John Lithgow has been nominated for twelve Emmy Awards for his work on television. He has won six: one for an episode of Amazing Stories, one for his twelve-episode arc on Showtime's Dexter, one for his supporting role as Winston Churchill in Netflix's original series, The Crown, and three for his work on the hit NBC comedy series 3rd Rock from the Sun, as the loopy character of the alien High Commander, Dick Solomon. During the show's six-year run, Lithgow also won a Golden Globe, two SAG Awards, The American Comedy Award, and, when it finally went off the air, a Star on the Hollywood Walk of Fame. Additionally, his diabolical turn as the Trinity Killer in the aforementioned Dexter won him his second Golden Globe.
Lithgow won his latest Emmy for his transformative role as Winston Churchill in The Crown. Both the series and Lithgow have received numerous accolades. In addition to his Emmy, Lithgow received a Golden Globe nomination for Outstanding Supporting Actor in the series, won a Critics' Choice Award for Best Supporting Actor, and won a SAG Award for Outstanding Performance by a Male Actor.
Most recently Lithgow starred in the HBO series Perry Mason alongside Matthew Rhys. Lithgow was nominated for a Critics Choice Award for Best Supporting Actor in a Drama Series for this role.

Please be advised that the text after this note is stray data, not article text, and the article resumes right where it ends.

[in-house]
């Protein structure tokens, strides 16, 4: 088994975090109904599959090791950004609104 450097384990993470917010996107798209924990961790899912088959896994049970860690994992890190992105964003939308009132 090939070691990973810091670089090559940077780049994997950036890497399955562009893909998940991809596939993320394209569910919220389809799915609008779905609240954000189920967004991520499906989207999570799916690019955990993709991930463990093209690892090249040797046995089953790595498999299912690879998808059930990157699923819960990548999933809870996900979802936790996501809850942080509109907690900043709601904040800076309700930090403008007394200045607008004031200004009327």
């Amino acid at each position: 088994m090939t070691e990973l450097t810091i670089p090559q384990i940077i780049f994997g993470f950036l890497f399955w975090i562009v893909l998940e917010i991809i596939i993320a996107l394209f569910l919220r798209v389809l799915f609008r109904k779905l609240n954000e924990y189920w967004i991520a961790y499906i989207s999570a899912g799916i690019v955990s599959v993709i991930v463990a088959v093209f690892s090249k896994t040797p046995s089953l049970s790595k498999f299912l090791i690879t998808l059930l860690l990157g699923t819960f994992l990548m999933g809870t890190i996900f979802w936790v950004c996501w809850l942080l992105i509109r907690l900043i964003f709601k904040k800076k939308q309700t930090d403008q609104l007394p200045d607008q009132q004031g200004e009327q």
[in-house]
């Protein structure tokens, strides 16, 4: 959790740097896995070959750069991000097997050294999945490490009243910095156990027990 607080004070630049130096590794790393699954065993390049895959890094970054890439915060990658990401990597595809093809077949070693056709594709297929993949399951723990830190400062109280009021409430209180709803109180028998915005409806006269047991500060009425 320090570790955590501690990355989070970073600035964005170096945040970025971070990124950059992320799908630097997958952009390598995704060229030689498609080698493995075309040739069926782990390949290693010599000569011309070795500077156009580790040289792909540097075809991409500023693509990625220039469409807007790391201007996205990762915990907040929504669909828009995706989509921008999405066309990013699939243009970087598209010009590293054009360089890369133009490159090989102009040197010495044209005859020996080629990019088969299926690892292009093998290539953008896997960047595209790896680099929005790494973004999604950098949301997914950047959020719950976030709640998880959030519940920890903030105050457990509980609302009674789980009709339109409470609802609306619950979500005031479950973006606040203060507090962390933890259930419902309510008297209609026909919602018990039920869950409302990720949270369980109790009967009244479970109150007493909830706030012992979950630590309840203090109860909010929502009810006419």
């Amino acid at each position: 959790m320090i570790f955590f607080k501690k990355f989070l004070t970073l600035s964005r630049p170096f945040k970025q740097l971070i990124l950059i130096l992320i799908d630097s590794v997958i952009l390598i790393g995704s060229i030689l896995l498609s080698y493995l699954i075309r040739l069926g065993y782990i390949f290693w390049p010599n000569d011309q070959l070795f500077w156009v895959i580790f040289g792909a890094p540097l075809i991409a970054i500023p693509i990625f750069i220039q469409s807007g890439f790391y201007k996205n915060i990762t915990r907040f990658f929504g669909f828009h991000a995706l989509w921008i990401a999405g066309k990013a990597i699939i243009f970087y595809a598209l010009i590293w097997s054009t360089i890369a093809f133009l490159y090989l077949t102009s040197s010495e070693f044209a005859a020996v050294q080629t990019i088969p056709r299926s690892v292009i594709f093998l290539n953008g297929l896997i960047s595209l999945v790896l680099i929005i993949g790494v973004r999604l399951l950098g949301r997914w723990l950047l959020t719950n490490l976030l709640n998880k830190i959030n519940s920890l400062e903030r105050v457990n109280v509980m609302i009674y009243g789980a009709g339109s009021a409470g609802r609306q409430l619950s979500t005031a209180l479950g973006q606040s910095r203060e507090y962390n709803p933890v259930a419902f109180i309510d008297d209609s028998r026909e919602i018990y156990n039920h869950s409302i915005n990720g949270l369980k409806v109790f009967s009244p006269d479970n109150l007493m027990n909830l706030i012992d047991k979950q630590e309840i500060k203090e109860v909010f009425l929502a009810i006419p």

He starred the new NBC comedy series, Trial & Error, playing an eccentric poetry professor accused of murdering his wife.
John will be seen in upcoming FX series The Old Man, alongside Jeff Bridges.
John Lithgow's roots are in the theater. In 1973, he won a Tony Award three weeks after his Broadway debut, in David Storey's "The Changing Room." Since then, he has appeared on Broadway twenty more times, earning five more Tony nominations, another Tony, four Drama Desk Awards, and induction into the Theatre Hall of Fame. His Broadway performances have included major roles in "My Fat Friend," "Trelawney of the 'Wells,'" "Comedians," "Anna Christie," "Bedroom Farce," "Beyond Therapy," "M. Butterfly," "The Front Page," "Retreat from Moscow," "All My Sons," "The Columnist," and the musicals "Sweet Smell of Success" (his second Tony), and "Dirty Rotten Scoundrels."
Lithgow has acted in England with both the Royal Shakespeare Company and the National Theatre, playing Malvolio with the first and the title role in "The Magistrate" with the second. Lithgow returned to the New York stage in 2014, first as King Lear for The Public's Shakespeare in the Park, and then on Broadway in Edward Albee's "A Delicate Balance." In April 2018, Lithgow appeared as Voltaire/Dr. Pangloss in the Carnegie Hall Presentation of Leonard Bernstein's Candide.
In 2008, Lithgow devised the one-man show "John Lithgow: Stories by Heart" for The Lincoln Center Theater Company and performed it in 35 cities around the country over the next 10 years, arriving on Broadway this past year for a warmly received three-month engagement at the Roundabout Theatre. Lithgow recently returned to Broadway alongside Laurie Metcalf in "Hillary and Clinton," a new play by Lucas Hnath, which premiered in April 2019.